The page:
While modern Christians often struggle to understand how the Song of Songs functions as Scripture, in earlier epochs the book was a source of sustained and earnest theological reflection. R.A. Norris Jr.’s The Song of Songs: Interpreted by Early Christian and Medieval Commentators (The Church’s Bible; Eerdmans; 2003) summarizes and captures the spirit of these early interpreters who looked to the Song for insight into the mysteries of the relationships among the church, God, Christ, and individual believers. Robin Jensen’s elegant commentary in the Interpretation series is a modern example of how the book can function as a source of theological reflection (Westminster John Knox, 2005). While such theological reflection is absent in O. Keel’s commentary (A Continental Commentary; Fortress, 1994), the volume is most certainly worthwhile. His iconographic approach to the Song of Songs provides the best means of apprehending the figurative language that pervades the Song. Among all of these commentaries, the NICOT volume by Tremper Longman III (Eerdmans, 2001) hits the sweet spot, combining the best of historical-critical work with a sensitivity to the theological implications of the book.

Scholarship on the book of Isaiah has long been concerned with its literary cohesion and its inner tensions. Since the early twentieth century, many scholars have treated the book in its three discrete “parts”: Isa 1–39, 40–55, and 56–66. This is especially true in the critical commentary literature. For readers seeking a high level of detailed, technical discussion, the recent work of Marvin Sweeney on Isa 40-66 is invaluable (Forms of the Old Testament Literature; Eerdmans, 2016). The same is true for J.J.M. Roberts’s commentary on First Isaiah in the Hermeneia series (Fortress, 2015). Patrica K. Tull’s commentary on First Isaiah (Smyth and Helwys Commentary Series; Smyth and Helwys, 2010) is another excellent recent contribution, one that brings historical-critical and modern theological issues directly into conversation. Two other classic commentaries deserve mention: Joseph Blenkinsopp’s monumental three-volume commentary in the Anchor Bible (Doubleday, 2000-2003) and Brevard Childs’s commentary in the Old Testament Library (OTL; Westminster John Knox, 2001). In contrast to Blenkinsopp, Childs’s commentary is contained in one volume, illustrative of his goal of understanding Isaiah in its final unitary form.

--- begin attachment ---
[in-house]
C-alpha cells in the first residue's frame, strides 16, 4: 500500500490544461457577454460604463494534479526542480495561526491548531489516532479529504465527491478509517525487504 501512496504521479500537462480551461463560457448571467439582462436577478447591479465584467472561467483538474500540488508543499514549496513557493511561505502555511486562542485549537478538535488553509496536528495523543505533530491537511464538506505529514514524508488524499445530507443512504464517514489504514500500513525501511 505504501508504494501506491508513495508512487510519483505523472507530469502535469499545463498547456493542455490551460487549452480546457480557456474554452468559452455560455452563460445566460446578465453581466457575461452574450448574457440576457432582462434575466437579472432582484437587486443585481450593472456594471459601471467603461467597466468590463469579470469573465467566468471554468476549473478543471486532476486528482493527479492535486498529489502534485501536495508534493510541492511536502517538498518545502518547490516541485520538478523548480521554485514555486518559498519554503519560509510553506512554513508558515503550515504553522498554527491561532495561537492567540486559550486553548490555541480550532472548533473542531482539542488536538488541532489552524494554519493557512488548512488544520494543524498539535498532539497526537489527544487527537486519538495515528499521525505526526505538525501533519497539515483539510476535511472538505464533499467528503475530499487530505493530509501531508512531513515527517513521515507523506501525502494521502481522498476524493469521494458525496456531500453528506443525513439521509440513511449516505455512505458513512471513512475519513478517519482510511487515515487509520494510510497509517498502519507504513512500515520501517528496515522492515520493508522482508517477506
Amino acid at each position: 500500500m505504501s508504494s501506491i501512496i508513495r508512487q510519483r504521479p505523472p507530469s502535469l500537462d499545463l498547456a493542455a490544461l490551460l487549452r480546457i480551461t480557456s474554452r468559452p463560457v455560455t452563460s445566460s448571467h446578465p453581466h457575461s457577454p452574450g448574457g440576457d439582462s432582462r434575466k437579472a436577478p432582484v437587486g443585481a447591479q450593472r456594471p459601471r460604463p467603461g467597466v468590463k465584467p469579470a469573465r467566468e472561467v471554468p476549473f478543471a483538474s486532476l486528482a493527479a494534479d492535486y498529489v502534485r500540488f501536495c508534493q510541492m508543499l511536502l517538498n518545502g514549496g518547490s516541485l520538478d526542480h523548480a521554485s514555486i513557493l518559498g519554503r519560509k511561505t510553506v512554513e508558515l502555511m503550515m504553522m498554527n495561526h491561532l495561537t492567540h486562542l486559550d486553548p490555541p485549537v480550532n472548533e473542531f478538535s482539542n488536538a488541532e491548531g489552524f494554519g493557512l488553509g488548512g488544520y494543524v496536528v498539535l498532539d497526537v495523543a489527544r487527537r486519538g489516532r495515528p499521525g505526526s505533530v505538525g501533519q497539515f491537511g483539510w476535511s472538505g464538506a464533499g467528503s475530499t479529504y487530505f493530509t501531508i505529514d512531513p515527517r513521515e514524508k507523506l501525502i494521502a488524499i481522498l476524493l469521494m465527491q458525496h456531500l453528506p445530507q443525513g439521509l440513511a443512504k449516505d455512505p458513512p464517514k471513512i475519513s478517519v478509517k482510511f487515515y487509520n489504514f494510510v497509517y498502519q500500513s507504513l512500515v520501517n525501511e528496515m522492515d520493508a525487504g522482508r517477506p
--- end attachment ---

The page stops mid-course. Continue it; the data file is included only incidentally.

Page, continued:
The complex and apparently jumbled character of the book of Jeremiah puzzles many readers. Leslie Allen’s commentary in the OTL (Westminster John Knox 2008) focuses on the final form of the text while attending to earlier stages of its composition. Allen shows a clear sensitivity to the theological implications of the work, even when they are disturbing. Terence Fretheim’s contribution to the Smyth & Helwys Bible Commentary (Smyth & Helwys, 2002) exhibits a similar sensitivity to literary and historical issues in a format that is accessible to an even wider range of readers. W. Brueggemann’s A Commentary on Jeremiah: Exile and Homecoming (Eerdmans, 1998) offers the most compelling and often unsettling discussion of the theological claims of the book of Jeremiah. Those seeking in-depth treatments of historical-critical issues should look elsewhere, for Brueggemann believes that the book of Jeremiah belongs ultimately to the church and synagogue, not the academy. His interpretation is thoroughly and unrelentingly theological.